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North East facing border - perennial ideas

I recently moved house from a courtyard garden to a massive overgrown plot. I have a couple of North East facing borders (along a fence and front of house) I'd like to plant up with perennials.
Any suggestions please...?

I like prairie style - verbenas, etc. But understand that verbenas need full sun? Both borders get morning sun, is this sufficient? 

Many thanks in advance! :) 


  • CeresCeres Posts: 2,156
    I think you are going to have to concentrate on semi- shade loving plants but that can include things like fuchsias which don't like to be in blazing sunshine all day and a lot of grasses will tolerate shade. If it's grasses you are after then this site could be of help as you can select for shade to find the best plants.

  • RubytooRubytoo Posts: 1,308
    edited May 2019
    I like Ceres site I spend way too long looking sometimes.

    What kind of soil do you have?

    A nice plant that is easy is Astrantia, it comes in various shades from white through pinks and some deep red, claret colours.
    Some Verbascums don't mind partial shade.
  • Busy-LizzieBusy-Lizzie Posts: 21,033
    These plants should be OK. Thalictrum, Japanese anemones, Euphorbia Robbiae, Astrantia, Campanula Pyramidalis, Liriope, Foxgloves.
    Dordogne and Norfolk. Clay in Dordogne, sandy in Norfolk.
  • Pete.8Pete.8 Posts: 9,983
    There's a nursery just round the corner from me that also specialises in plants for shade -
    I'll have a similar border to plant up soon, and like Busy Lizzie's suggestion of thalictrum and Japanese anemones and some grasses
    Knowledge is knowing that a tomato is a fruit.
    Wisdom is not putting it in a fruit salad.
  • yorkshireroseyorkshirerose Posts: 574
    For early in the year add Hellebores, Doronicum, Epimedium, Erythronium, Pulmonaria, Geranium 'Phaeum' to name just a few. Also add some early Spring bulbs - snowdrops, aconites, white narcissus ( many varieties available in verying sizes N. Thalia is brilliant in shade)
    A gardener's work is never at an end  - (John Evelyn 1620-1706)
  • Thanks for your suggestions everyone. I'll get googling and checking out these websites.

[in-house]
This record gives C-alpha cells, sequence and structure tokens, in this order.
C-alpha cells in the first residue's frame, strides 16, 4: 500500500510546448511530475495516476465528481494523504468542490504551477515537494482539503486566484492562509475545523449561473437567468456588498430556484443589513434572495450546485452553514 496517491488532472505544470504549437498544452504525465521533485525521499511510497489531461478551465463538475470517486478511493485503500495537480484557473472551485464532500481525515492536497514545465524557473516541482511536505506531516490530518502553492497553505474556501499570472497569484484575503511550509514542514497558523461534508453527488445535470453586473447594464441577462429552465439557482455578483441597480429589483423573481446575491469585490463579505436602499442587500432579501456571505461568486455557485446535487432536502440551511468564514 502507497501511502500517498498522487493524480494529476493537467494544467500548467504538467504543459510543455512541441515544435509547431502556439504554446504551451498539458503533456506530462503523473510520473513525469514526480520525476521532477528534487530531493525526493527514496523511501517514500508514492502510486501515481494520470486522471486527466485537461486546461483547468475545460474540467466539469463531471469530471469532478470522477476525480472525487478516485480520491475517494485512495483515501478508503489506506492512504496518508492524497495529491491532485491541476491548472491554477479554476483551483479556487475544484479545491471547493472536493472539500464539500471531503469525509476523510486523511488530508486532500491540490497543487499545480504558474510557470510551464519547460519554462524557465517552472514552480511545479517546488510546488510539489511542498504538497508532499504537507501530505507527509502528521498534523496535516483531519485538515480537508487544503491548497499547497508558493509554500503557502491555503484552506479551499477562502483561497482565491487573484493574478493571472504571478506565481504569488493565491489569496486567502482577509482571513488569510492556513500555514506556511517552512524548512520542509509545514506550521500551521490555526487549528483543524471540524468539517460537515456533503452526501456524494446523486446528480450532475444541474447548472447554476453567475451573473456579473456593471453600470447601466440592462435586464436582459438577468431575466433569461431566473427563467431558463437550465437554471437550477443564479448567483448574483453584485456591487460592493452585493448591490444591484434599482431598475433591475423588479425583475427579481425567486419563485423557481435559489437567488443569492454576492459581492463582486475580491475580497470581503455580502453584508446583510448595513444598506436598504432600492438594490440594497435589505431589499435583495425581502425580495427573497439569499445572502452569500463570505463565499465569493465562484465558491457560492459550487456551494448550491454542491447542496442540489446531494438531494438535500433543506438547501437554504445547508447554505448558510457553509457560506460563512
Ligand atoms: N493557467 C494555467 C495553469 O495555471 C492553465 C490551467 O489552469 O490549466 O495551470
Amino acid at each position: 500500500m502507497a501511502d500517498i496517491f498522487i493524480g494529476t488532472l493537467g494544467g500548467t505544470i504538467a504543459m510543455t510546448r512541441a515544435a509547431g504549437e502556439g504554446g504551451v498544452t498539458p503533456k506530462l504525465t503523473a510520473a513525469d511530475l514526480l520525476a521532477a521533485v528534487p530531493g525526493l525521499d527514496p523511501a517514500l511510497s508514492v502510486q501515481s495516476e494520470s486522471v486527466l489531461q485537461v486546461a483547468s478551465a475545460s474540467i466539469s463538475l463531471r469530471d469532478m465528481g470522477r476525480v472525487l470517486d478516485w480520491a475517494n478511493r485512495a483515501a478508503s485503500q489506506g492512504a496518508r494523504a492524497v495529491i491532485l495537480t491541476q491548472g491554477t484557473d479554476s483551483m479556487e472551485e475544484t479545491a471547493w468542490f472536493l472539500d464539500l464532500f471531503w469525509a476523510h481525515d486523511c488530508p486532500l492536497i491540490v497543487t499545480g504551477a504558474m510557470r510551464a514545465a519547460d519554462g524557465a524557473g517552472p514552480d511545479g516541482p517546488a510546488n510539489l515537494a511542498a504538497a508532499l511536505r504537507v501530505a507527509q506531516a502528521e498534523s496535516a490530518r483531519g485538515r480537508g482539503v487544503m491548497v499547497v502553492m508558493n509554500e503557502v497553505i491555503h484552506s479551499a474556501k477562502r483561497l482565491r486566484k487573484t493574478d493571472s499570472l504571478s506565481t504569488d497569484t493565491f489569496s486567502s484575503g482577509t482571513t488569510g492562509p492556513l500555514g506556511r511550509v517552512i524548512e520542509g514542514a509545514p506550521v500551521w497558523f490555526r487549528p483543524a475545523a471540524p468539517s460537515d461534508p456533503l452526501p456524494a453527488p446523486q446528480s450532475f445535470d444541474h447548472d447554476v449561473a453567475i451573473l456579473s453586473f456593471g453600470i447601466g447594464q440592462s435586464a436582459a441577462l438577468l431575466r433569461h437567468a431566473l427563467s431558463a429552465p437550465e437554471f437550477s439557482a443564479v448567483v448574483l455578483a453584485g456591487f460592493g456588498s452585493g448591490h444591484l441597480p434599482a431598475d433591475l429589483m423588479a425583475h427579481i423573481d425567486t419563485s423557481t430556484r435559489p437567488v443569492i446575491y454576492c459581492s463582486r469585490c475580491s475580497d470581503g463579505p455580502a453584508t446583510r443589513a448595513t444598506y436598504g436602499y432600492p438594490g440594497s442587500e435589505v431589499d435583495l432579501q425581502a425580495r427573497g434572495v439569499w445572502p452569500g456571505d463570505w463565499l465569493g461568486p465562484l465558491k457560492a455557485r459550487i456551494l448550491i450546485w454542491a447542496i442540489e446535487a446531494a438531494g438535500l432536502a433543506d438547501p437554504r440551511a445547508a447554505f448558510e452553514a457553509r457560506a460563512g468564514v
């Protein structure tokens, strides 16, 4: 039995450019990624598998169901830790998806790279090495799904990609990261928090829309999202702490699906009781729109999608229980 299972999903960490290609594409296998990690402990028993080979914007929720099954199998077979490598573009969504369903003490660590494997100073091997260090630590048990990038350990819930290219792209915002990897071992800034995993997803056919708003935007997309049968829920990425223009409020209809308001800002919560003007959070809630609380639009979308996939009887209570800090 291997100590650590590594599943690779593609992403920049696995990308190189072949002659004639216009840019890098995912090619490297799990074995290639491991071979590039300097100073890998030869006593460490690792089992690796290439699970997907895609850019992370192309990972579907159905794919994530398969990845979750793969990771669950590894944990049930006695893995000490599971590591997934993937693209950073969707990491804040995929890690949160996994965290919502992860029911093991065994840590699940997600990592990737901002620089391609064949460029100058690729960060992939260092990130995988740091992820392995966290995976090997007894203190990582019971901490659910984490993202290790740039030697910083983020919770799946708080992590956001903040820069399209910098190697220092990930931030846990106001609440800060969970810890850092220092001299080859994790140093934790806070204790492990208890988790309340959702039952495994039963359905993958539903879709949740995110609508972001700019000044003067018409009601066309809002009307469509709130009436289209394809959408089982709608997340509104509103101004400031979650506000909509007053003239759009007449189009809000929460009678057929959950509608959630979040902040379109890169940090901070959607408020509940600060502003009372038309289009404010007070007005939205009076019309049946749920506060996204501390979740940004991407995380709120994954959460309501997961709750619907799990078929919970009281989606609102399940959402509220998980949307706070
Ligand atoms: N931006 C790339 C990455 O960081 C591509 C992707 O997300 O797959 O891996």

@Rubytoo I'm not too sure what soil we have but it looks very loamy. 
  • RubytooRubytoo Posts: 1,308
    Your soil sounds nice then. I just mentioned it in case it made a difference to what people suggest you plant.
    There is a link somewhere in a post that someone found, it is a map of the country to give you an idea of underlying soil , like acid or clay base etc.

    Or you could get a little testing kit. Though if your garden already has a lot of plants in, it will give you an idea of what to grow anyway. What does well there will give you a clue...don't say just brambles :D

    I am rubbish at searching here hope someone will notice or you can find it.

    Here in this post is a link Pete8 posted.

  • Thanks! The link says clay / loam in my area in Cambridgeshire. 

    We currently have three fig trees and various rose bushes growing well.  Also vast amounts of rhubarb and brambles - lots of brambles!! Not forgetting too many nettles and docks! :neutral: 

    I went out today and bought some foxgloves and campanula. Going to look for astrantia this weekend, just to start me off.  I've got some grasses which I brought with me from the old courtyard garden so will divide and plant up. 

    Many thanks for your suggestions, I think I'll get a testing kit.
  • B3B3 Posts: 24,501
    If your soil is slightly acidic, some acers will do well.
    In London. Keen but lazy.
  • Nana PatNana Pat Posts: 26
    I also have a northeast facing border comprising three raised beds - with a high fence behind it so it gets only a little morning sun in the spring/summer/autumn and none in the winter! These plants have all been fine: astrantia Roma and Ruby Wedding, purple heucheras, hellebore Niger, painted-lady ferns, snakeshead fritillary bulbs, lily-of-the-valley, campanula portenschlagiana, saxifrage fortunei (for late colour), Comtesse de Bouchard clematis and a small-flowered clematis (of unknown variety as it was given to me) - both climbing up the fence. I also have three small (half-standard?) bay trees which are trimmed into lollipop shapes, for some evergreen interest and height. I tried Liriope which I planted when in glorious flower but they didn't flower again for the next two years even though the leaves looked lush, so I donated them to a community garden to see if they like it better there. The whole border is only about 10' long so I can't afford space for plants that don't perform. I have limited the colour palette to white, purple and pink too, due to my garden being tiny (7m x 5m) so I've no suggestions for other flower colours!
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